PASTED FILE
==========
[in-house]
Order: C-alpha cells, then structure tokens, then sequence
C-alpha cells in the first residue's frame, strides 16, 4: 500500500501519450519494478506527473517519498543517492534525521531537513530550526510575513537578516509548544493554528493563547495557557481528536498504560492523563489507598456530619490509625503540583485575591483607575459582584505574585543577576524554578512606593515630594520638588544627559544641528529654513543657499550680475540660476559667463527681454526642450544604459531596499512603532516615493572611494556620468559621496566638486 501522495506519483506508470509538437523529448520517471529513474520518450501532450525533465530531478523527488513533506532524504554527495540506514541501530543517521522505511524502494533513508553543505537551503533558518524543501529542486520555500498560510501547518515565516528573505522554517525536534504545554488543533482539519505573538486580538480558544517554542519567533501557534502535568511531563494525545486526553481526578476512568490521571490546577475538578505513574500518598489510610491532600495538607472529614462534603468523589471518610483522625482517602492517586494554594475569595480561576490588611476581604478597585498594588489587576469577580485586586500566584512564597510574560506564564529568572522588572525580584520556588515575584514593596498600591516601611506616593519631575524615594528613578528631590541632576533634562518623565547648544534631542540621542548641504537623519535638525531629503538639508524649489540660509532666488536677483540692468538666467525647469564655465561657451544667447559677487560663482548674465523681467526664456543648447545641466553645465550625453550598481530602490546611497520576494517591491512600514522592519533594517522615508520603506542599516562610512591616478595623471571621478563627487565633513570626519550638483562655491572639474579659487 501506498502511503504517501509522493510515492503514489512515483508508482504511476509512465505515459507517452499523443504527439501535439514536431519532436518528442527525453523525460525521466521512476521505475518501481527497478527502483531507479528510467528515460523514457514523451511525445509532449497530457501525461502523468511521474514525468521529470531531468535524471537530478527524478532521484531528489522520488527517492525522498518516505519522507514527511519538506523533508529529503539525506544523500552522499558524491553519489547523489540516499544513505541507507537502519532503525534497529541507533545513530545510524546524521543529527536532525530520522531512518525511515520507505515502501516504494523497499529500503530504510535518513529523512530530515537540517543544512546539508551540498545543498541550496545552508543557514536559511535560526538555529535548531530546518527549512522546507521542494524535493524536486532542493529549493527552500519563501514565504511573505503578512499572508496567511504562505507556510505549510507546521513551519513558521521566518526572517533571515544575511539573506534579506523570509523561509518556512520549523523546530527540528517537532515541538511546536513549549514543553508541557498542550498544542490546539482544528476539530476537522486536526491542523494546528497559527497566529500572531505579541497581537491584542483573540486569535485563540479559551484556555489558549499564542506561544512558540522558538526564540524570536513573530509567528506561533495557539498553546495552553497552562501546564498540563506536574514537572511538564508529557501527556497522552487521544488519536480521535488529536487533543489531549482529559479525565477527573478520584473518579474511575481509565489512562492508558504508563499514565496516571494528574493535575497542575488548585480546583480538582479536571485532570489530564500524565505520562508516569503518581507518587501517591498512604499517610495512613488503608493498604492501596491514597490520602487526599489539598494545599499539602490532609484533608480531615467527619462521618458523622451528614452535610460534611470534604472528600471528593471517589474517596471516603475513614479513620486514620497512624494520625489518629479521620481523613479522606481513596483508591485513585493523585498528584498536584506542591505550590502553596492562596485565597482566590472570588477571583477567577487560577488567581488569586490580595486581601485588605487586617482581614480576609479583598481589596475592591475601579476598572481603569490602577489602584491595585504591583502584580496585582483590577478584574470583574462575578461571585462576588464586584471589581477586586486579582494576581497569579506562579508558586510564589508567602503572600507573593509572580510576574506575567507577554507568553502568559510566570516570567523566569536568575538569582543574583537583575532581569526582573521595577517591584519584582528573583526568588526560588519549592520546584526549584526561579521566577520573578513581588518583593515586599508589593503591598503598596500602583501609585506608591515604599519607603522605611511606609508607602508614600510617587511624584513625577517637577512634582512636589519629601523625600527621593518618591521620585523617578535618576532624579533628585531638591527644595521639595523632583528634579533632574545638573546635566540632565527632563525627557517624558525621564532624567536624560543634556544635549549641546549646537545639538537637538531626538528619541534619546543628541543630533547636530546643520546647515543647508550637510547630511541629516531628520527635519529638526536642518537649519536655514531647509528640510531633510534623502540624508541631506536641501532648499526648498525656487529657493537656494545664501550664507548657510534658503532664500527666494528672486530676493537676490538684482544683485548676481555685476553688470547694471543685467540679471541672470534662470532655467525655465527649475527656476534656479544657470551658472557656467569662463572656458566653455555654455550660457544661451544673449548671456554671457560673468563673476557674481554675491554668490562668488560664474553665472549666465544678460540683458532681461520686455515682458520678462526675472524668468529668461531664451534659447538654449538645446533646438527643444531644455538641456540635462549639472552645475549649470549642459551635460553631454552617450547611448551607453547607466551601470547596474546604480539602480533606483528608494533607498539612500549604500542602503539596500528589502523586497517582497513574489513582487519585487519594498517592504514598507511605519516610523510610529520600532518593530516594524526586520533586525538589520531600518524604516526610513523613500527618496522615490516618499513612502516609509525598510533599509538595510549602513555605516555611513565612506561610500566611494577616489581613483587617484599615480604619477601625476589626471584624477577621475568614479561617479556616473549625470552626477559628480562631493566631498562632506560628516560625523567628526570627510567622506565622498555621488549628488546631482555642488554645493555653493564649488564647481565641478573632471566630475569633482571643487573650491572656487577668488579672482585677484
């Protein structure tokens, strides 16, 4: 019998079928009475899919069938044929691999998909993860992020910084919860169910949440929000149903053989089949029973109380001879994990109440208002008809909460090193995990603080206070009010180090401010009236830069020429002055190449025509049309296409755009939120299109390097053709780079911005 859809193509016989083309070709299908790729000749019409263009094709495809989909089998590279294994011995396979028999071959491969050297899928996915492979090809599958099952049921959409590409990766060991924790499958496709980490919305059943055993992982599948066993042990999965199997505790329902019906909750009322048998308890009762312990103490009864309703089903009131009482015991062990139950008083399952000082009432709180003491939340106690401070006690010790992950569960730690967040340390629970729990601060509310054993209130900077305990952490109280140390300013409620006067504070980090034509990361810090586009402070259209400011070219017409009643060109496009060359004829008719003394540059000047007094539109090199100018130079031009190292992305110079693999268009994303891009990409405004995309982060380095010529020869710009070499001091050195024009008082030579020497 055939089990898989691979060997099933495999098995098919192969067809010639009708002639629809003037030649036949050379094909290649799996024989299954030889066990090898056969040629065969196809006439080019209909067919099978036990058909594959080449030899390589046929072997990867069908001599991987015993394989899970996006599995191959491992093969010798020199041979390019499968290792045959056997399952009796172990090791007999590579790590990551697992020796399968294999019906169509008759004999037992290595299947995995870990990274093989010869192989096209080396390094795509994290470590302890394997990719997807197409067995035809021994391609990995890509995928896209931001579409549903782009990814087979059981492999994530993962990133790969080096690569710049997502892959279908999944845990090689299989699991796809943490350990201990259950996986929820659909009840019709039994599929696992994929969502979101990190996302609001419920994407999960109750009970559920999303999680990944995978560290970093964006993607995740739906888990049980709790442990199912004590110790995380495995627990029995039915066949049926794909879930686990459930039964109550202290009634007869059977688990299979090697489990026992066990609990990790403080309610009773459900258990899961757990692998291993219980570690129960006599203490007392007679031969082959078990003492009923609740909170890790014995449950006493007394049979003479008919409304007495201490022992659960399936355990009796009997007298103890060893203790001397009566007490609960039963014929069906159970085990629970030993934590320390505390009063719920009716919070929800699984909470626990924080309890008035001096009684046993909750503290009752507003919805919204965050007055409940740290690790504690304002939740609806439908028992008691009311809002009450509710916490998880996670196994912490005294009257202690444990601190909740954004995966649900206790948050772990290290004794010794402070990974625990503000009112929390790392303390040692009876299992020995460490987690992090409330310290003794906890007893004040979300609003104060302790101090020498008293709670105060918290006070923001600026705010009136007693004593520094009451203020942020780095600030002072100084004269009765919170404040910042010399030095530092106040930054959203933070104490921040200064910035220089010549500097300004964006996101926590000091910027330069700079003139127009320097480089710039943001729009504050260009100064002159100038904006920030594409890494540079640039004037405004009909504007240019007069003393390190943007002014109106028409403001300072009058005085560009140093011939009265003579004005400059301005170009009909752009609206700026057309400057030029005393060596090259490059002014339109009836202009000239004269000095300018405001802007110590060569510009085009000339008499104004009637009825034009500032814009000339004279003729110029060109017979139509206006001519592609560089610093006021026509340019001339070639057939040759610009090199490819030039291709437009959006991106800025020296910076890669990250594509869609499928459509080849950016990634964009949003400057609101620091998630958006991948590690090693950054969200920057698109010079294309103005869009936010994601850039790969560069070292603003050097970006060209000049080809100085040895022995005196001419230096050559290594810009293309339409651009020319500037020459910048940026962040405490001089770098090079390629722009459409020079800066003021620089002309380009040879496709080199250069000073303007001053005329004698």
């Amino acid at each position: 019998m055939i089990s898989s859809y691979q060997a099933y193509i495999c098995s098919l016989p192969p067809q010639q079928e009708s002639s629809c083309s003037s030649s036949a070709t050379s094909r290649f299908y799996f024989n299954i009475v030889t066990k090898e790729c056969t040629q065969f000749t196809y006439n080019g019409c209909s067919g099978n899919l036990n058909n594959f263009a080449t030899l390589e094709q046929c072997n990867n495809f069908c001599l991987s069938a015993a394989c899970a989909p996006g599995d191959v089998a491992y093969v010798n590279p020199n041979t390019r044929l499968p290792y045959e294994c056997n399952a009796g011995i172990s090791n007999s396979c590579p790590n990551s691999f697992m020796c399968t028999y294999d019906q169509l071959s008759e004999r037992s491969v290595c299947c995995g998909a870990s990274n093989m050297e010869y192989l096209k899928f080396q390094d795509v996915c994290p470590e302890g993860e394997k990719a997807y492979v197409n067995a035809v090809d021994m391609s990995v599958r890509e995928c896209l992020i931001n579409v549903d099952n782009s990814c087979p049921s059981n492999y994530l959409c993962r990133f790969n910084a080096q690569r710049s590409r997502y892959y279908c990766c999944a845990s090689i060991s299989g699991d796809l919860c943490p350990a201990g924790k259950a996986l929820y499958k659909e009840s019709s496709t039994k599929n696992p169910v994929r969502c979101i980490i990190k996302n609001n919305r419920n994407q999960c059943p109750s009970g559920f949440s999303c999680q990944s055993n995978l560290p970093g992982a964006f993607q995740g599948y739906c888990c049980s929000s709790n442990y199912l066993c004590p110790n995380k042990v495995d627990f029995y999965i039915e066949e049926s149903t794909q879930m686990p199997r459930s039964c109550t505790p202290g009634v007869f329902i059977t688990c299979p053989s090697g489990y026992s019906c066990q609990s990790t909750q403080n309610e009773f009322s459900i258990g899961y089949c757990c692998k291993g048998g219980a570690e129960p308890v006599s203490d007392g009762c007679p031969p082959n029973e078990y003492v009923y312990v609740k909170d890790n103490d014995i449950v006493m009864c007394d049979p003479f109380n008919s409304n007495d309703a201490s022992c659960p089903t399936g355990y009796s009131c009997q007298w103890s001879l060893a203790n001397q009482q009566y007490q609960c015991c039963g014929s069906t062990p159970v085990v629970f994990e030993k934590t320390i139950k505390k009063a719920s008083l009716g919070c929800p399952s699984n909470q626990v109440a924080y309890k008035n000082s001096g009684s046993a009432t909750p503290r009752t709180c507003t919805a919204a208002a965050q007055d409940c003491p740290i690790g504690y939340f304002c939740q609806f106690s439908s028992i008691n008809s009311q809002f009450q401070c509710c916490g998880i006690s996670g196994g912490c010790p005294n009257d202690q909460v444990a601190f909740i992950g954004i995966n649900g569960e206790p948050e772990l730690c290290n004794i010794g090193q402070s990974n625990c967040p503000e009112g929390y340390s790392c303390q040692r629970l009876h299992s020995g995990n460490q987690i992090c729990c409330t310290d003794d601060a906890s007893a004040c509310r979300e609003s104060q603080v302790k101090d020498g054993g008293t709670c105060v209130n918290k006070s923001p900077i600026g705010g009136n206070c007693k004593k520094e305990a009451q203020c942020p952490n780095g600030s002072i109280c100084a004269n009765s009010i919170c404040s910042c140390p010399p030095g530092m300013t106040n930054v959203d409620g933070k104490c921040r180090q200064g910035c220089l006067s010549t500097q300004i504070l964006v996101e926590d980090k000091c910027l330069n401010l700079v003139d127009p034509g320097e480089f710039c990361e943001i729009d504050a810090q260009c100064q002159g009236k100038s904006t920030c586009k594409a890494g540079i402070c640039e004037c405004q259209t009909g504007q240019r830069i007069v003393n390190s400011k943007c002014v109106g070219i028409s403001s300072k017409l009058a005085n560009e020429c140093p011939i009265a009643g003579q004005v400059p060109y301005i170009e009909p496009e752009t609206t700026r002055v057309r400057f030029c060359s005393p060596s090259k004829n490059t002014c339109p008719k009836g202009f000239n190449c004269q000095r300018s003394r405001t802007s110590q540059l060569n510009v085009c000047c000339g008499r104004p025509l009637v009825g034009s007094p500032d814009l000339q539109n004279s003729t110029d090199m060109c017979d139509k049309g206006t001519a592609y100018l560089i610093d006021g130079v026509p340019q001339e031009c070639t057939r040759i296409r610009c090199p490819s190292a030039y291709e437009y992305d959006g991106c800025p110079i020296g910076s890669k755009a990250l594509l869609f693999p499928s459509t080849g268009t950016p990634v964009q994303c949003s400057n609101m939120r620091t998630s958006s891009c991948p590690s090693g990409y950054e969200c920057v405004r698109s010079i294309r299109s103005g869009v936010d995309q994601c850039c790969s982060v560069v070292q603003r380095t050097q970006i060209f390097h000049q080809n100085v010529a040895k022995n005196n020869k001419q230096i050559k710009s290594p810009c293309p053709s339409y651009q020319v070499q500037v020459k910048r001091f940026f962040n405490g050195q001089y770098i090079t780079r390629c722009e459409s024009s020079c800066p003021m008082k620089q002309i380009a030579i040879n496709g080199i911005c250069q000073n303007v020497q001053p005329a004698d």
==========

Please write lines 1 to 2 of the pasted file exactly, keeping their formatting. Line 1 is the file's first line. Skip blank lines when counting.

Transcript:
[in-house]
Order: C-alpha cells, then structure tokens, then sequence